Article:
TORONTO - Former cabinet minister Frank Klees believes he's the only one of the four contenders for the leadership of Ontario's Progressive Conservatives with the right mix of business, political and life experience to lead the party to victory in the 2011 provincial election.

His wide-ranging business life started with Canada Life Assurance before he set up his own financial services company, which also acted as an agent for professional athletes. Klees founded the Municipal Gas Corp. in 1990 with two partners before selling his interest in the company later that decade.

"It's important that the premier of this province have a sense of what's really going on in this economy and the world of business," Klees said in an interview.

"I believe that is an important element of my qualifications that the other three candidates simply don't have."

Leadership rivals Christine Elliott and Randy Hillier were first elected to the legislature in 2006 and 2007 respectively and have no government experience, Klees noted, while establishment candidate Tim Hudak, who is supported by former leader Mike Harris, had little business experience before he entered politics at age 27.

Klees said he brings something else to the table that his rivals can't: 35 years of experience as an activist within the PC Party of Ontario, during which he helped develop a system to let party members have real input in shaping party policies.

"When we develop policy consistent with that grassroots process, we win elections," Klees said. "When we don't we lose elections, and I want to re-energize that grassroots process."

Former leader John Tory's promise to fund faith-based schools, a policy that came from him and not the party rank-and-file, was widely seen as the key reason the Conservatives lost the 2007 Ontario election campaign.

"I really believe that when we develop policies based on input from the grassroots, we avoid bringing policies into an election campaign that haven't had the stamp of approval from the party membership, let alone the general electorate," Klees said.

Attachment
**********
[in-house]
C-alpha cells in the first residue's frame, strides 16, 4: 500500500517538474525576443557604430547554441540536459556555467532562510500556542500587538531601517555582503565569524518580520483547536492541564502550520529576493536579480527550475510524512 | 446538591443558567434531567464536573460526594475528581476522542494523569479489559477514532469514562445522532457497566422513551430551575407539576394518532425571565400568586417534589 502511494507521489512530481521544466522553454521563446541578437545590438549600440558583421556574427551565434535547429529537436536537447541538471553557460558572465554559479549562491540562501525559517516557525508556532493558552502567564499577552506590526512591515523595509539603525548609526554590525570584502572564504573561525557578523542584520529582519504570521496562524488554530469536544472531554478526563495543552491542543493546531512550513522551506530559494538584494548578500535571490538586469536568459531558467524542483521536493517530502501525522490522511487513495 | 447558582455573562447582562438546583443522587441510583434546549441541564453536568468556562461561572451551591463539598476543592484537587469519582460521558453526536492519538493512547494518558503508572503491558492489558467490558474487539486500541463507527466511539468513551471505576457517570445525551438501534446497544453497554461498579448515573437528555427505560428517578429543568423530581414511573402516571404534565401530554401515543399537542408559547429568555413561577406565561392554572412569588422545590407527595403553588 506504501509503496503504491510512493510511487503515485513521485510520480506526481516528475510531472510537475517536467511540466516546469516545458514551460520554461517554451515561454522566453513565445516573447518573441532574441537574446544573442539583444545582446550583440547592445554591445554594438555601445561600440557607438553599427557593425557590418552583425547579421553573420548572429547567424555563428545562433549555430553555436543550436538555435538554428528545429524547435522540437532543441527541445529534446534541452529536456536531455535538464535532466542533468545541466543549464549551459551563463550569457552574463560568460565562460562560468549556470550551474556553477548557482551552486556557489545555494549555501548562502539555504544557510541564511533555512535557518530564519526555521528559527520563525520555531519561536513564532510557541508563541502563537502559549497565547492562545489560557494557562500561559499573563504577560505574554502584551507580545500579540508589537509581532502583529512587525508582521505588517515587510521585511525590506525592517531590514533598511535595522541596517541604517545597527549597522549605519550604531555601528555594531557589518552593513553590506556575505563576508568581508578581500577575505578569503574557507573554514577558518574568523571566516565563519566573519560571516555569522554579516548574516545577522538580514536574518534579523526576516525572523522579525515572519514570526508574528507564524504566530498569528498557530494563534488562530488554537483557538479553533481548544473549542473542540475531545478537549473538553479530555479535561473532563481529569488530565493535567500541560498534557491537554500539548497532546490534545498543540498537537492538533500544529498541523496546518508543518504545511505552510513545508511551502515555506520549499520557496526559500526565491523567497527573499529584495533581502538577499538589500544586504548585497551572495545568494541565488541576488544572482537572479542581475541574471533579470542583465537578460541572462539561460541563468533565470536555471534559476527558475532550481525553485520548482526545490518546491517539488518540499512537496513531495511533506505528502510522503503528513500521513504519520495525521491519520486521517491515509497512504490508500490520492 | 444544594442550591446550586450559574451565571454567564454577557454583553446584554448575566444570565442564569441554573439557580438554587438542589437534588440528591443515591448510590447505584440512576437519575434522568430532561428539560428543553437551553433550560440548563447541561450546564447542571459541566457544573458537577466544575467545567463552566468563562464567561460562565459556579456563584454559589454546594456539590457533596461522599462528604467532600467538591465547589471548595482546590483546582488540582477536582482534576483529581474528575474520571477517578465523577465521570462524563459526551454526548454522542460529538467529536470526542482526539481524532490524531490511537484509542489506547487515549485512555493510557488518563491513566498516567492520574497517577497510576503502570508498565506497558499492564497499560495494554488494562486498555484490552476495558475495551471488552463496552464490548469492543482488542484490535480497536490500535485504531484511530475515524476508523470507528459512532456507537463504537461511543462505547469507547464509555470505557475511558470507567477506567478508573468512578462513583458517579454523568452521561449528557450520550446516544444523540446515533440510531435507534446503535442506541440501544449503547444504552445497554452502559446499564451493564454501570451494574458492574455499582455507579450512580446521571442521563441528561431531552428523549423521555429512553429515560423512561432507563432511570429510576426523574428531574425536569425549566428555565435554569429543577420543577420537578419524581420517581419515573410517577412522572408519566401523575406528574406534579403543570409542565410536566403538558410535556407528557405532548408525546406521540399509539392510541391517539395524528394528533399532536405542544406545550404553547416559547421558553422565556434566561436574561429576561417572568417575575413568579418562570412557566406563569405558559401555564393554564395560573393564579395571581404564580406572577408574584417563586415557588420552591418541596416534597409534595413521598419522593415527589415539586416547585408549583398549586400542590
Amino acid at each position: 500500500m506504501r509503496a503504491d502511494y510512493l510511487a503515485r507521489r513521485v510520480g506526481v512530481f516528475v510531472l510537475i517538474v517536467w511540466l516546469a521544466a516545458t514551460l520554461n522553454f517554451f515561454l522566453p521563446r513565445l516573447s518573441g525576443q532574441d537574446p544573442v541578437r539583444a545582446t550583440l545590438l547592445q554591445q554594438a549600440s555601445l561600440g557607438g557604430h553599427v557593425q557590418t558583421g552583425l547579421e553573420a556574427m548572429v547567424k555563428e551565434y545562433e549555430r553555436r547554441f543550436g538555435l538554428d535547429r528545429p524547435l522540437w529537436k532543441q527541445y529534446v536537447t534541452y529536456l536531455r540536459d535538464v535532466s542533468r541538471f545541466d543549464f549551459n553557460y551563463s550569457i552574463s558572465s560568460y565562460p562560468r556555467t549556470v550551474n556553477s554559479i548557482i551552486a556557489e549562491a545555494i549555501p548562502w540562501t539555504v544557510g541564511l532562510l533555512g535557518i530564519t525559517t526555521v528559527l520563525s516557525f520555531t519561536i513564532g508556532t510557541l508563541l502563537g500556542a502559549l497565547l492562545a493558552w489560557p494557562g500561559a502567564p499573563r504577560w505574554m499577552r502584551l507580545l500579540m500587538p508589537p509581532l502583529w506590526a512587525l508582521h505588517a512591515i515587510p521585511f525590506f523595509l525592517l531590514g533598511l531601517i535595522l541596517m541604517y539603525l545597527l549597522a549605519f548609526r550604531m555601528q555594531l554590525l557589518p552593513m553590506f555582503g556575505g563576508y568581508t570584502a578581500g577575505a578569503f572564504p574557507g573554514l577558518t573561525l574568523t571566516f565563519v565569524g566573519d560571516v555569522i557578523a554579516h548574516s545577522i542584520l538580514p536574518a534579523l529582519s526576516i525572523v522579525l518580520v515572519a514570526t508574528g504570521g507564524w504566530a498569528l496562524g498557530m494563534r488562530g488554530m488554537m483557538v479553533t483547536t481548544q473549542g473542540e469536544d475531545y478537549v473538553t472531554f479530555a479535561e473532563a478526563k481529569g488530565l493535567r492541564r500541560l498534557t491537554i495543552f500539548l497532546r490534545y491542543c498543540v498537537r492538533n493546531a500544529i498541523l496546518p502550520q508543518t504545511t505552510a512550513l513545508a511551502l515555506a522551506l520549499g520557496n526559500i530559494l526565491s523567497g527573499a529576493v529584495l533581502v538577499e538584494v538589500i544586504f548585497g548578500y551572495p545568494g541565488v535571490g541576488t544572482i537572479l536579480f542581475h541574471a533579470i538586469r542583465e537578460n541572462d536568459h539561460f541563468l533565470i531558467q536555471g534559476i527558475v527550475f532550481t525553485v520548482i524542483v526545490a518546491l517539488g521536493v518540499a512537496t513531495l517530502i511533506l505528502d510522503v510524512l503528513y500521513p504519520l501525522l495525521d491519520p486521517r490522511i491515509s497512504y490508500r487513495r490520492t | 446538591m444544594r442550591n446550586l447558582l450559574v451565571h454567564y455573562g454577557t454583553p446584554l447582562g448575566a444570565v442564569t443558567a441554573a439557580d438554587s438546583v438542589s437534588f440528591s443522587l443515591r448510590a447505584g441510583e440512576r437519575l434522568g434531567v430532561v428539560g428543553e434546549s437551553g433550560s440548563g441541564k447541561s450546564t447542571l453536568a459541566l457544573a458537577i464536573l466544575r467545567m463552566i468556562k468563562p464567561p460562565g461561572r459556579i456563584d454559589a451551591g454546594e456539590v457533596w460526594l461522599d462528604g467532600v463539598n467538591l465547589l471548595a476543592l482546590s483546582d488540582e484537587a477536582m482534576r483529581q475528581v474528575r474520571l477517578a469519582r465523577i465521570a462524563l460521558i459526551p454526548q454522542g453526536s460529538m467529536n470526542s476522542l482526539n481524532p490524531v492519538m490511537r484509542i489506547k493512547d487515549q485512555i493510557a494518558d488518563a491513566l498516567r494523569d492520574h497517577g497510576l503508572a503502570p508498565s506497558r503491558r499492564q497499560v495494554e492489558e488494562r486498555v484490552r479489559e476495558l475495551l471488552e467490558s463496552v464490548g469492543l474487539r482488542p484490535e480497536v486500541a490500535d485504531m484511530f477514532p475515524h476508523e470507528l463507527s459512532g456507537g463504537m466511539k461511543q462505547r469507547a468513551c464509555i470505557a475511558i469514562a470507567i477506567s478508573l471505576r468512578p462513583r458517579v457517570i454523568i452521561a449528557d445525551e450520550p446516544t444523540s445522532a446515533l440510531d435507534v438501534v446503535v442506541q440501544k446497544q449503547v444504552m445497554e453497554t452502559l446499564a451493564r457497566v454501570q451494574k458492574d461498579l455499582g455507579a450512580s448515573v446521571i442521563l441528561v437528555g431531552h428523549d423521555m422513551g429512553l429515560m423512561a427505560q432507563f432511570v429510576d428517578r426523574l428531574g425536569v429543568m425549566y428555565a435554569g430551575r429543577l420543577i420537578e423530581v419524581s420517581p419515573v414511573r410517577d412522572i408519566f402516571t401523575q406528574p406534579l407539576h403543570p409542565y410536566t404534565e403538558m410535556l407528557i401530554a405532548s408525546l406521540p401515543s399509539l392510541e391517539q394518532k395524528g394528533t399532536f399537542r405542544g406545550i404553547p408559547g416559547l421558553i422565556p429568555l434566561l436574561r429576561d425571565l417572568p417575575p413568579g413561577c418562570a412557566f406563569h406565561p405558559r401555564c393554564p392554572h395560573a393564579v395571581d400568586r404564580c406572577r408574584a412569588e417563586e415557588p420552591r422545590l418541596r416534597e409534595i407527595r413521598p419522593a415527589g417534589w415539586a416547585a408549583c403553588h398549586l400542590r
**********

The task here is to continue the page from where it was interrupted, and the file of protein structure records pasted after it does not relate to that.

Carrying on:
He took shots at Hudak and Hillier for promising to overhaul or scrap Ontario's Human Rights Commission, and said the "ballot question" for every Progressive Conservative should be not just who can best lead the party, but who can best lead the province.

"I don't believe that our party will opt for a leader who is willing to divide the province with policies that may be attractive to some members of our party, such as abolishing the human rights commission," he said.

"I believe that our party will want someone who is focused on common ground, on the important issues for Ontarians today, starting with the economy and jobs."

After failed bids to become a member of provincial parliament in 1975 and '77, Klees ran successfully in 1995 when Harris led the Progressive Conservatives to a majority victory over Bob Rae's New Democrats. Klees was re-elected in 1999 and was promoted to chief government whip before being named tourism minister in 2002 and transportation minister in 2003.

Klees placed third in the 2004 PC leadership race won by Tory and backed out of the race for the leadership of the Canadian Alliance in 2000 after problems with one of his financial supporters.

Klees, who was five years old when his family moved to Ontario from Germany in 1956, said he has spent years building relationships with the many groups of new Canadians in his Newmarket-Aurora riding, which he boasts is the most ethnically diverse in the country.

"We will not win an election in this province if we don't empower and ensure that we welcome new Canadians into our party," he said.

"I'm reminding them about the dynamism within these communities, about their electoral strength and power."

Klees and his wife Jaine have a son, Robert, and Kleese has a daughter, Alissa, from his first marriage.